اقتصاد سیاسی تعیین رژیم نرخ ارز : تئوری و شواهد
|کد مقاله||سال انتشار||مقاله انگلیسی||ترجمه فارسی||تعداد کلمات|
|3197||2008||18 صفحه PDF||سفارش دهید||محاسبه نشده|
Publisher : Elsevier - Science Direct (الزویر - ساینس دایرکت)
Journal : Economic Systems, Volume 32, Issue 4, December 2008, Pages 354–371
This paper studies exchange rate regime choice from a positive perspective by modeling the interplay of monetary and fiscal policy, credibility and financial market microstructure as factors influencing the decision on de facto regime. The model shows how a small open economy reliant on foreign sources of financing is likely to opt for a stable regime. Furthermore, a stable political environment with a high degree of accountability is conducive to choosing a flexible regime. The findings suggest that flexible rather than fixed exchange rate regimes provide more fiscal discipline.
What determines the type of exchange rate regime a country chooses? Economic literature has generally addressed this question from a normative point of view. Normative theories attempt to answer the question: What is the optimal exchange rate regime for a country under specific conditions or what regime should a country adopt? The question of what does determine actual regime choice remains largely unanswered despite a massive body of literature on exchange rate regimes and currency crises. This paper aims to address this gap by adopting a positive perspective on regime choice. The analysis builds a theoretical framework for explaining exchange rate regime choices through the interaction of monetary and fiscal policies, credibility issues, political uncertainty and financial markets microstructure. Bordo (2003) provides a historical overview of the literature on exchange rate regime choice. Among the most prominent normative theories of regime choice is the theory of Optimal Currency Areas (OCA) originally developed by Mundell (1961) and McKinnon (1963). The OCA stream of research determines the optimality of a monetary union based on a set of criteria such as trade links, labor mobility, enhancement of monetary policy credibility, fiscal transfers, and the synchronization of shocks across member states. Optimal regime choice has also been linked to the source of the economic shocks, real or nominal, and the degree of capital mobility. Following the works of Mundell (1963) and Fleming (1962), the main recommendations on regime choice included adopting a floating regime if real shocks prevail, while a fixed regime should be preferable under nominal shocks. At the same time, countries could hope to achieve only two out of three possible regime characteristics comprising monetary independence, an exchange rate peg and free capital mobility. Later Frankel and Rose (1998) pointed towards the endogeneity of OCAs, or the fact that countries may become optimal candidates for a monetary union ex-post, after the implementation of a common monetary regime, even if they do not qualify ex-ante. The reason is that the currency union may enhance trade and the correlation of shocks in member states.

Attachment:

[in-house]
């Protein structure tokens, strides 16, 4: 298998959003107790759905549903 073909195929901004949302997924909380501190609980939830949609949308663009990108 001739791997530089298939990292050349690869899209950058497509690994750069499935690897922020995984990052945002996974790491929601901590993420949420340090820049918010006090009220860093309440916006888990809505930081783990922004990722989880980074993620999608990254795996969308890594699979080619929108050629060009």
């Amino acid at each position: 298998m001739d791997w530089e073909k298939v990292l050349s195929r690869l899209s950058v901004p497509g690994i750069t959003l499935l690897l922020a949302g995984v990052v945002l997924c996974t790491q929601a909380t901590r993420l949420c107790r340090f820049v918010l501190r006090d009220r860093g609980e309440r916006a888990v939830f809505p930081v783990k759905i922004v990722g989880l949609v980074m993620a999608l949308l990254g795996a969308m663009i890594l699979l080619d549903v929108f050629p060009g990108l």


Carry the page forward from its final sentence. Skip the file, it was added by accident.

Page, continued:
نتیجه گیری انگلیسی
The paper provides a theoretical framework for de facto exchange rate regime determination in a small open economy from a positive perspective. The analysis fills the gap between mostly normative theories of exchange arrangements, typically focused on the binary choice between fix and float, and the documented de facto systems that only rarely fall into the two extreme categories of a hard peg or a truly free float. The model integrates elements of output stimulus, credibility, political uncertainty, currency structure of debt and financial market development as factors affecting regime choice. The model shows how a small open economy reliant on foreign sources of financing is likely to opt for a stable regime. Furthermore, a stable political environment with a high degree of accountability is conducive to choosing a flexible regime. The findings suggest that flexible rather than fixed exchange rate regimes provide more fiscal discipline by limiting the incentives for excessive borrowing. The implications of the model are consistent with recent empirical studies on determinants of de facto regime. Importantly, the empirical literature on regime choice has highlighted that these factors, rather than the traditional OCA criteria, drive regime choice. The challenge for future research lies in providing an integrated theory of de facto and de jure regime choice. In order to account for the frequent divergence between the two choices, the degree of financial openness would need to be modeled as an endogenous variable in addition to the political and financial market factors considered in this paper.